This sets the nfs root name to the given string. If this string does not begin with ’/’ or ’,’ or a digit, then it is prefixed by ’/tftpboot/’. This root name is used in case of a net boot.
 (Only when CONFIG_BUGi386 is defined.) Some i387 coprocessor chips have bugs that show up when used in 32 bit protected mode. For example, some of the early ULSI-387 chips would cause solid lockups while performing floating-point calculations. Using the ’no387’ boot arg causes Linux to ignore the maths coprocessor even if you have one. Of course you must then have your kernel compiled with math emulation support!
 (Only when CONFIG_BUGi386 is defined.) Some of the early i486DX-100 chips have a problem with the ’hlt’ instruction, in that they can’t reliably return to operating mode after this instruction is used. Using the ’no-hlt’ instruction tells Linux to just run an infinite loop when there is nothing else to do, and to not halt the CPU. This allows people with these broken chips to use Linux.
 This argument tells the kernel what device is to be used as the root file system while booting. The default of this setting is determined at compile time, and usually is the value of the root device of the system that the kernel was built on. To override this value, and select the second floppy drive as the root device, one would use ’root=/dev/fd1’. (The root device can also be set using rdev(8).)

The root device can be specified symbolically or numerically. A symbolic specification has the form /dev/XXYN, where XX designates the device type (’hd’ for ST-506 compatible hard disk, with Y in ’a’-’d’; ’sd’ for SCSI compatible disk, with Y in ’a’-’e’; ’ad’ for Atari ACSI disk, with Y in ’a’-’e’, ’ez’ for a Syquest EZ135 parallel port removable drive, with Y=’a’, ’xd’ for XT compatible disk, with Y either ’a’ or ’b’; ’fd’ for floppy disk, with Y the floppy drive number — fd0 would be the DOS ’A:’ drive, and fd1 would be ’B:’), Y the driver letter or number, and N the number (in decimal) of the partition on this device (absent in the case of floppies). Recent kernels allow many other types, mostly for CD-ROMs: nfs, ram, scd, mcd, cdu535, aztcd, cm206cd, gscd, sbpcd, sonycd, bpcd. (The type nfs specifies a net boot; ram refers to a ram disk.)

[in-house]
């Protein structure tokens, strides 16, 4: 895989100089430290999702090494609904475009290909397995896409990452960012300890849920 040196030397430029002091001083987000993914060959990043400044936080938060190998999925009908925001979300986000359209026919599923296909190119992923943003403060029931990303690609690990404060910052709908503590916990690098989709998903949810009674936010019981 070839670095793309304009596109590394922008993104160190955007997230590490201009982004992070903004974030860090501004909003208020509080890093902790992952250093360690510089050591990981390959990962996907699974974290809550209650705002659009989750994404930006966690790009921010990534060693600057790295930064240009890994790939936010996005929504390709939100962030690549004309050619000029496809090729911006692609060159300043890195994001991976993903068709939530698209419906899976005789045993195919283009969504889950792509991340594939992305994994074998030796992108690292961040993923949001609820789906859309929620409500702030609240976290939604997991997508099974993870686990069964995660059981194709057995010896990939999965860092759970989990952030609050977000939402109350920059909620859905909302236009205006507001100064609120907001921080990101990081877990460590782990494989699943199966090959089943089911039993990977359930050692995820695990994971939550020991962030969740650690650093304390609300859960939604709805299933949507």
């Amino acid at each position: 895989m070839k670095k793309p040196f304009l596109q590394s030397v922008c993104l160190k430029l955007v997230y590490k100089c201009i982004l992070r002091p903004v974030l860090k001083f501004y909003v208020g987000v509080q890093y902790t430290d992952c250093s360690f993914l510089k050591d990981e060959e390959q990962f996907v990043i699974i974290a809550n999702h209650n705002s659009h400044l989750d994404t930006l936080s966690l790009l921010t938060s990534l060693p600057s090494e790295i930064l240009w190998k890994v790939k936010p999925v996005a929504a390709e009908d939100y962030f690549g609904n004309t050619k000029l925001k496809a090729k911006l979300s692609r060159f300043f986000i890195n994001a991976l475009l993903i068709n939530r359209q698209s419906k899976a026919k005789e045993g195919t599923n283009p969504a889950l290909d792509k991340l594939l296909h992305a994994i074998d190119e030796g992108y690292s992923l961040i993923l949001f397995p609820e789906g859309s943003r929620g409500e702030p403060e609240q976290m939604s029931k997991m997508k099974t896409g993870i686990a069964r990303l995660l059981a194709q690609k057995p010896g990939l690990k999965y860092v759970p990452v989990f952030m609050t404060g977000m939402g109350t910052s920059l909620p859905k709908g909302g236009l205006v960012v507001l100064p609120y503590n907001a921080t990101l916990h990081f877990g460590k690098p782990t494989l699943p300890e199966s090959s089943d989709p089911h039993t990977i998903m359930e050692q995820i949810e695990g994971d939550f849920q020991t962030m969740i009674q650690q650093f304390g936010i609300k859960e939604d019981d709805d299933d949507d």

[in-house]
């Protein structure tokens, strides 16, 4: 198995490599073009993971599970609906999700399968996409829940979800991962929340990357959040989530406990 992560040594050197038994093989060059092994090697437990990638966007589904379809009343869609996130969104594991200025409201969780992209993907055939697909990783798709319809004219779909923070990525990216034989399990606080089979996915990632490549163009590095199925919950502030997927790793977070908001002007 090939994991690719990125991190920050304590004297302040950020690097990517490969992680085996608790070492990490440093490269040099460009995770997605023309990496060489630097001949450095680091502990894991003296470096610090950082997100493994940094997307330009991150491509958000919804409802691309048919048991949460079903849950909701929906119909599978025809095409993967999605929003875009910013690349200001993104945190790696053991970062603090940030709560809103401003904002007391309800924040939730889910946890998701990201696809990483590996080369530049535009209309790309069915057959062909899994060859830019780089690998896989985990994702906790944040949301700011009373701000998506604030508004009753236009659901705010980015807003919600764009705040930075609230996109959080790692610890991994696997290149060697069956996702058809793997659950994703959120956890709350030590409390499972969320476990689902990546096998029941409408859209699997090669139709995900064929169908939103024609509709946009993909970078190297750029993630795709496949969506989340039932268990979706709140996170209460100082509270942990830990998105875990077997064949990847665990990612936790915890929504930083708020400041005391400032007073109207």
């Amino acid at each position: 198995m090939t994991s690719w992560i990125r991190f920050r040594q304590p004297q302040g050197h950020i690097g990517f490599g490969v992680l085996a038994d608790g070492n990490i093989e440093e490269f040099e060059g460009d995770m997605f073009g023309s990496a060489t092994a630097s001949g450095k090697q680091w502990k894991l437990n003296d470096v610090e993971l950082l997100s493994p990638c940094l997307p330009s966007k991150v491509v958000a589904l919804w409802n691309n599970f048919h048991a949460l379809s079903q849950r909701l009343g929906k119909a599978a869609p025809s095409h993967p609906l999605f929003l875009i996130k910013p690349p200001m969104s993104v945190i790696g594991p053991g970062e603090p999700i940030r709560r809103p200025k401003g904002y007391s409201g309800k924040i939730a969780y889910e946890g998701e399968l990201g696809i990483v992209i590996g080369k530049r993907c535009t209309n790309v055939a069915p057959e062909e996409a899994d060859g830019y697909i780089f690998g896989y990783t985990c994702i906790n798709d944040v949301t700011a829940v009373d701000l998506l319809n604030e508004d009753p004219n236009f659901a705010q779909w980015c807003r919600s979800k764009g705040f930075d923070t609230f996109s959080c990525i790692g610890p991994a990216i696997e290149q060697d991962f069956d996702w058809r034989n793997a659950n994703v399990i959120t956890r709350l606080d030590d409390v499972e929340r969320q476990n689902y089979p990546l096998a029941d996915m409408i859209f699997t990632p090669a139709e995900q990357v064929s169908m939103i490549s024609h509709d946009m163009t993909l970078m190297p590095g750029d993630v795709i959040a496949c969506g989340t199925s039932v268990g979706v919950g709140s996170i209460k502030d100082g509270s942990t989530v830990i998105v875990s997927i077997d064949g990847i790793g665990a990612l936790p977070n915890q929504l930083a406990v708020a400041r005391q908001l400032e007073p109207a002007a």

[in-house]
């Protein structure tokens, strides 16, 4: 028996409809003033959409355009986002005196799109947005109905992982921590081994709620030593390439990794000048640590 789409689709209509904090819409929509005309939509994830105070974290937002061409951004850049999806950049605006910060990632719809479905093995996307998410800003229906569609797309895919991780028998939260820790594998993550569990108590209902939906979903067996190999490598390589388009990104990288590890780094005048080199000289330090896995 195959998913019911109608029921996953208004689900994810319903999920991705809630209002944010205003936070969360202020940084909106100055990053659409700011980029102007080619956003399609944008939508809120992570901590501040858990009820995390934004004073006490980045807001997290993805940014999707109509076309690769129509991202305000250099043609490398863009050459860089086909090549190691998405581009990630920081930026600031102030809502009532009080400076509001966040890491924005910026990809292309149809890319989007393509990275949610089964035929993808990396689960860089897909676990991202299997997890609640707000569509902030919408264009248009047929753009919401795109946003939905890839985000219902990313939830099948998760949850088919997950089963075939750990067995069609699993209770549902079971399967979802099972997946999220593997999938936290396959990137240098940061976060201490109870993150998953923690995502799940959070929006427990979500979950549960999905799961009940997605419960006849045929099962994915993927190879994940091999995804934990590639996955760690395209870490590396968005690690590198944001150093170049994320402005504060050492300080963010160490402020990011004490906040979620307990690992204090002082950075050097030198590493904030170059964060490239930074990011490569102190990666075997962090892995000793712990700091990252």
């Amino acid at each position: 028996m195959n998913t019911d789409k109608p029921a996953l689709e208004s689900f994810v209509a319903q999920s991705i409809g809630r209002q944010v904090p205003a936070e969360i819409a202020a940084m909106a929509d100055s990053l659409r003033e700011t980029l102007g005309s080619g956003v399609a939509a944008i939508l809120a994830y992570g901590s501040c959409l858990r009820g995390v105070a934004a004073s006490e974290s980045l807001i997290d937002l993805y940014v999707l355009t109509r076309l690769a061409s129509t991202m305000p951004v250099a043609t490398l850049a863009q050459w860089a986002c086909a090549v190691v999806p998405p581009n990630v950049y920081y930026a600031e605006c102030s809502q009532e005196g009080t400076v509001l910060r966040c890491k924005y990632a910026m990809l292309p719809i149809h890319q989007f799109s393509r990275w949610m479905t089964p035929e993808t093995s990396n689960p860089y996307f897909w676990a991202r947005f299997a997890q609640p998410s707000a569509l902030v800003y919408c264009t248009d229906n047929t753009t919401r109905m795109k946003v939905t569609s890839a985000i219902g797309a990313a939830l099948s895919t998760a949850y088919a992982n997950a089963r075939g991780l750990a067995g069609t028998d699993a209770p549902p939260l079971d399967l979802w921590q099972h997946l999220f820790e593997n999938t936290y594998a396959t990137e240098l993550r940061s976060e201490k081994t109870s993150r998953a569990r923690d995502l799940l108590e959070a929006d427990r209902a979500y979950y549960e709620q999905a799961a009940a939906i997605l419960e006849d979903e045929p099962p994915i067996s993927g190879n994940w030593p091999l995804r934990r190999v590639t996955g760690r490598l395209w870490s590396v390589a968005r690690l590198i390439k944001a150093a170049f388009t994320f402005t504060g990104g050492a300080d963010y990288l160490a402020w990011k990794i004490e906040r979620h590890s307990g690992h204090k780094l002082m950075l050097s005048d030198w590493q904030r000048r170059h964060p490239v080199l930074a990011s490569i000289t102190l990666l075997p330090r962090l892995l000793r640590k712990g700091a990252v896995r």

Note that this has nothing to do with the designation of these devices on your file system. The ’/dev/’ part is purely conventional.

The more awkward and less portable numeric specification of the above possible root devices in major/minor format is also accepted. (E.g., /dev/sda3 is major 8, minor 3, so you could use ’root=0x803’ as an alternative.)

’ro’ and ’rw’
 The ’ro’ option tells the kernel to mount the root file system as ’read-only’ so that file system consistency check programs (fsck) can do their work on a quiescent file system. No processes can write to files on the file system in question until it is ’remounted’ as read/write capable, for example, by ’mount -w -n -o remount /’. (See also mount(8).)

The ’rw’ option tells the kernel to mount the root file system read/write. This is the default.

The choice between read-only and read/write can also be set using rdev(8).

 This is used to protect I/O port regions from probes. The form of the command is:

In some machines it may be necessary to prevent device drivers from checking for devices (auto-probing) in a specific region. This may be because of hardware that reacts badly to the probing, or hardware that would be mistakenly identified, or merely hardware you don’t want the kernel to initialize.

The reserve boot-time argument specifies an I/O port region that shouldn’t be probed. A device driver will not probe a reserved region, unless another boot argument explicitly specifies that it do so.

For example, the boot line

reserve=0x300,32 blah=0x300
keeps all device drivers except the driver for ’blah’ from probing 0x300-0x31f.
 The BIOS call defined in the PC specification that returns the amount of installed memory was only designed to be able to report up to 64MB. Linux uses this BIOS call at boot to determine how much memory is installed. If you have more than 64MB of RAM installed, you can use this boot arg to tell Linux how much memory you have. The value is in decimal or hexadecimal (prefix 0x), and the suffixes ’k’ (times 1024) or ’M’ (times 1048576) can be used. Here is a quote from Linus on usage of the ’mem=’ parameter.